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Neuroscience Biomarkers and Biosignatures: Converging Technologies, Emerging Partnerships, Workshop Summary
Organized by an independent planning committee, the Forum hosted a public workshop on biomarkers for nervous system diseases, inviting experts from industry, academia, government, and advocacy groups. The goal of the workshop was to discuss strategies to identify a high-impact biomarker, including a proof of concept, and provide a framework for how the Forum may facilitate its future dialogue and interactions among academia, government, and the private sector. Each speaker was asked to present data and stimulate discussion on the following questions:
What processes can be used to accelerate scientific advances relevant to biomarker development?
What models of public/private/academic partnerships have been successful in this and other arenas?
What disciplines should be brought to bear? How can interdisciplinary perspectives be promoted?
What tools are available? What tools are needed?
Besides stimulating discussion on these important topics, it was the Forum’s ambition to contribute specifically to accelerating the availability of at least one important nervous system biomarker, both for its intrinsic value and for its value in exploring modes of Forum engagement. Thus, a stated goal of the workshop was to identify at least one high-impact biomarker, suitable for public-private partnership and potentially accomplishable in the near term, whose development might be accelerated by the Forum by facilitating interactions among stakeholders. It was recognized that to be suitable for public-private partnership, a biomarker would need to be useful to therapeutic development in industry context.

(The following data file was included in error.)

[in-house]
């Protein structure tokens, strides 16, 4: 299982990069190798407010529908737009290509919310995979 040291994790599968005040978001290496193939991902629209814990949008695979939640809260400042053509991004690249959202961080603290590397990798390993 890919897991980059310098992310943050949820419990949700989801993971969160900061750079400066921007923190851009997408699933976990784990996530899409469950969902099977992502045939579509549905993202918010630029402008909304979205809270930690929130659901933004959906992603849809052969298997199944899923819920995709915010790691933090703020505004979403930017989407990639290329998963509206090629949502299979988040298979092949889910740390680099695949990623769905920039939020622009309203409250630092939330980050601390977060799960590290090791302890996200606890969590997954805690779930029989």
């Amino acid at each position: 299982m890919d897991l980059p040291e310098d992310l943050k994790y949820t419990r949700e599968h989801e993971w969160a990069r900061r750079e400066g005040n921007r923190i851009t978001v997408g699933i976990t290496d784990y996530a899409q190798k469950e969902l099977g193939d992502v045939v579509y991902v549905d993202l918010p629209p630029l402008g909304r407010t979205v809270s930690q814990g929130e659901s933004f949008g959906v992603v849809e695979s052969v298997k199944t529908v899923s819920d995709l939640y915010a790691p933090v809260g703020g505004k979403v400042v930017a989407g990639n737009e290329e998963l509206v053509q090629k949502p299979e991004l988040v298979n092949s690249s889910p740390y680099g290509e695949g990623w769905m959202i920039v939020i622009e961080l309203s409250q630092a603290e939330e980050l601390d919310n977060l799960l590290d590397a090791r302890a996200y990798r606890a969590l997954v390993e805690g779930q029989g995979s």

The chairman of the workshop’s planning committee, Dr. Dennis Choi, described the workshop’s goals in greater detail. He underscored the importance of setting realistic expectations for biomarker development, considering that few biomarkers (of varying qualification levels) besides risk genes have been developed for nervous system diseases to date. He and other members of the planning committee noted that biomarkers that reflected disease activity, drug safety,1 or effectiveness were most likely to be of value in aiding clinical trials and, hence, to be of interest to industry. Yet a disease risk biomarker could also have quick im-
A safety biomarker can be used to identify patients at high risk for serious side effects, to monitor early signs of toxicity, or to predict the likelihood for severe toxicity.